Hollywood Mon Amour
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Hollywood Mon Amour

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"BBC Review"

The chic French collective Nouvelle Vague announced itself to the world just four years ago in singular fashion, boldly re-minting New Wave classics in bossa nova arrangements that turned the dour, disaffected post-Punk ethic on its strutting, hard-done-by head.

Last year's Late Night Tales ventured further a field, taking well-tempered forays into jazz, contemporary classical and country-and-western to similarly bizarre but no less bewitching effect. And now co-founder Marc Collin has taken the revisionist thrust into an even stranger arena as he sets out to change the way we feel about 1980's film soundtracks. No, really.

If Hollywood, Mon Amour seems a disconcertingly tongue-lodged-firmly-in-cheek title for a collection that ranges from Arthur to Footloose to Rocky III, with startling detours en route, it does a disservice to the cleverly selected, lovingly re-assembled, brightly polished examples of Hollywood theme songs contained within.

Stripped of their overblown archness and preening bombast, and re-clothed in dreamy, husky-voiced, lounge-lite arrangements, virtually all of the baker's-dozen compendium suddenly seems more appealing, delicious and digestible than you might imagine.

Lifted from the American Gigolo soundtrack, Blondie's Call Me lends itself to a gently elasticated treatment that, by turns, stretches and compresses the original into a compelling echo caught on the wind. The title track to Footloose is persuasively translated into a hymnal to American jive and Duran Duran's Bond theme, A View To A Kill, suddenly becomes a sophisticated torch song with ex-Morcheeba frontwoman Skye silky smooth and flirtatiously seductive. Most unsettling of all, however, Arthur's Best That You Can Do has its saccharine plasticity sucked out of it and replaced with a sweet, sugary sincerity that becomes irresistibly hypnotic.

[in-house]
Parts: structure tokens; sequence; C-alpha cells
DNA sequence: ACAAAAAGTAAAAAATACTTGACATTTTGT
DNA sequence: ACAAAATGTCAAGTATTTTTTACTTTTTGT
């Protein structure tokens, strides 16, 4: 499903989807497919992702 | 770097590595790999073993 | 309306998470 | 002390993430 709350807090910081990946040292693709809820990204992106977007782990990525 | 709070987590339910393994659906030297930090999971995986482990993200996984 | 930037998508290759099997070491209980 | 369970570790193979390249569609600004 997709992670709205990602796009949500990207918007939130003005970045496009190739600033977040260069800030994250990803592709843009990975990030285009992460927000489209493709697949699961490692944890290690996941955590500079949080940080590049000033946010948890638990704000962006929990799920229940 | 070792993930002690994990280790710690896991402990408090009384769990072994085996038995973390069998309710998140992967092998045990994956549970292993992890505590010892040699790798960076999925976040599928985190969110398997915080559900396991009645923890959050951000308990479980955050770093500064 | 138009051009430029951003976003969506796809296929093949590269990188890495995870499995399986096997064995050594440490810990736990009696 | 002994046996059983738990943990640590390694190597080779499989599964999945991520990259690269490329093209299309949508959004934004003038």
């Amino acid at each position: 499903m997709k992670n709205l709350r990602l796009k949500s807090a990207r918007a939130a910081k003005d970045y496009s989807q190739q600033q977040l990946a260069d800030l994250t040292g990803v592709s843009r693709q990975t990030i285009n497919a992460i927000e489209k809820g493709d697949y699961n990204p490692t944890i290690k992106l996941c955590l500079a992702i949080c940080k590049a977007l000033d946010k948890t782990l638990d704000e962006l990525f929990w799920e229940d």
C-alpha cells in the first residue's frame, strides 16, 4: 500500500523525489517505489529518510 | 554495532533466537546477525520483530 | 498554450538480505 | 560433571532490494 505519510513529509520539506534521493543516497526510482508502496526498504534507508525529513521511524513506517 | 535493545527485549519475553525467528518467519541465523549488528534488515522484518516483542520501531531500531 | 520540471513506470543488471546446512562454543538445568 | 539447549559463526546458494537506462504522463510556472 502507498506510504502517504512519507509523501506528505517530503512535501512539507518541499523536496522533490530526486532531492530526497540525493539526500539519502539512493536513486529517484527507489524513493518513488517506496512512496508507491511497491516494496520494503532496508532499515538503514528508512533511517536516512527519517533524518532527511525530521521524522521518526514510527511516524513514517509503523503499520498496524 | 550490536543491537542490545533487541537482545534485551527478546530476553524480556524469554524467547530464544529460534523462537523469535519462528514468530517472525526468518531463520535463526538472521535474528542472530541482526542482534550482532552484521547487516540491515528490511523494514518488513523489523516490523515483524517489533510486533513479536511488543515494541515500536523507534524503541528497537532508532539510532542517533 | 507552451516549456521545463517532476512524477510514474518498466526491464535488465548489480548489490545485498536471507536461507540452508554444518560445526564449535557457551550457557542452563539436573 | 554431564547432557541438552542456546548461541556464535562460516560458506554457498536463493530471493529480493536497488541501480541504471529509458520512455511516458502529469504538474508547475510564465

Such is Collin's cachet, that Hollywood rock chic Juliette Lewis also pops up with a pared-down, paced-back This Is Not America that calls to mind a mellow Marianne Faithfull. It's just one of the many surprises (Rocky III's quietly intense The Eye Of The Tiger and a beautiful, dark-edged When Doves Cry not least) on an album that, by rights, shouldn't have worked, but does. And sublimely so. - BBC Online


Discography

(Not Complete)

Hollywood Mon Amore - CD Release on Perfect Kiss

Nouvelle Vague - I melt with you / Teenage Kicks - FLAC Release / MP3 Release

Late Night Tales - Nouvelle Vague- CD and 7¨ Release

Nouvelle Vague - Bandé A Part - CD & LP Release on Perfect Kiss

Nouvelle Vague - The Killing Moon / Dancing with myself 10¨Release

Nouvelle Vague - Ever Fallen in Love / Fade To Grey 10¨Release

Nouvelle Vague - Nouvelle Vague - CD & Lp Release

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Bio

Hollywood, mon amour (some people will undoubtedly see an allusion to French cinema here), is a collection of the greatest songs from the movies of the 80s rearranged by Marc Collin, Nouvelle Vague’s producer.

Hollywood, mon amour - album to be released early october all over the world

Rock and pop have reached and passed the ripe old age of 50… yes, they’ve aged and now seem to be retracing their steps somewhat to their golden past.

Like Nouvelle Vague, Hollywood, Mon amour revisits a genre, a period, retaining only the basic skeleton of the songs (melody and lyrics) to demonstrate that by arranging them differently they can take on a new life while still respecting the original. The titles are, certainly for my generation, classics in their genre.

For this project my attention was drawn to the songs featured in the movies of the 80s, those mainly produced in Hollywood… strangely enough, you come across quite a lot of bands from the post punk era whose success led them to writing songs for feature films… Blondie comes to mind, Simple Minds, The Human league, Duran Duran and their godfather, David Bowie. Even if all these songs were a huge success, and will always remain classics, nowadays they suffer from having that typical end of the 80s sound which isn’t any longer of our times.

John Barry is hailed by one and all for the film music he composed in the 60s, 70s right up until the 90s, and while Diamonds are Forever or Goldfinger are the first songs that spring to mind, what about A View to A Kill, written like the others for a Bond film in ‘85 and performed by Duran Duran? Barry’s musical star has certainly not waned since then, it’s still there, possibly hidden somewhat by (perhaps) a little too much make-up. So, let’s imagine what A View to A Kill would have sounded like if Barry had produced it 10 years earlier…

Well, here is not history revisited, but a part of musical history rewritten that all came about while rearranging the songs from the movies of the 80s, each time imagining a different story and a different era. For the project I surrounded myself with the finest voices I have had the pleasure to come across recently: Skye, Juliette Lewis, Cibelle, Yael Naim, Dea Li, Katrine Ottosen, Nadeah, Leelou,Nancy Danino, Bianca Calandra …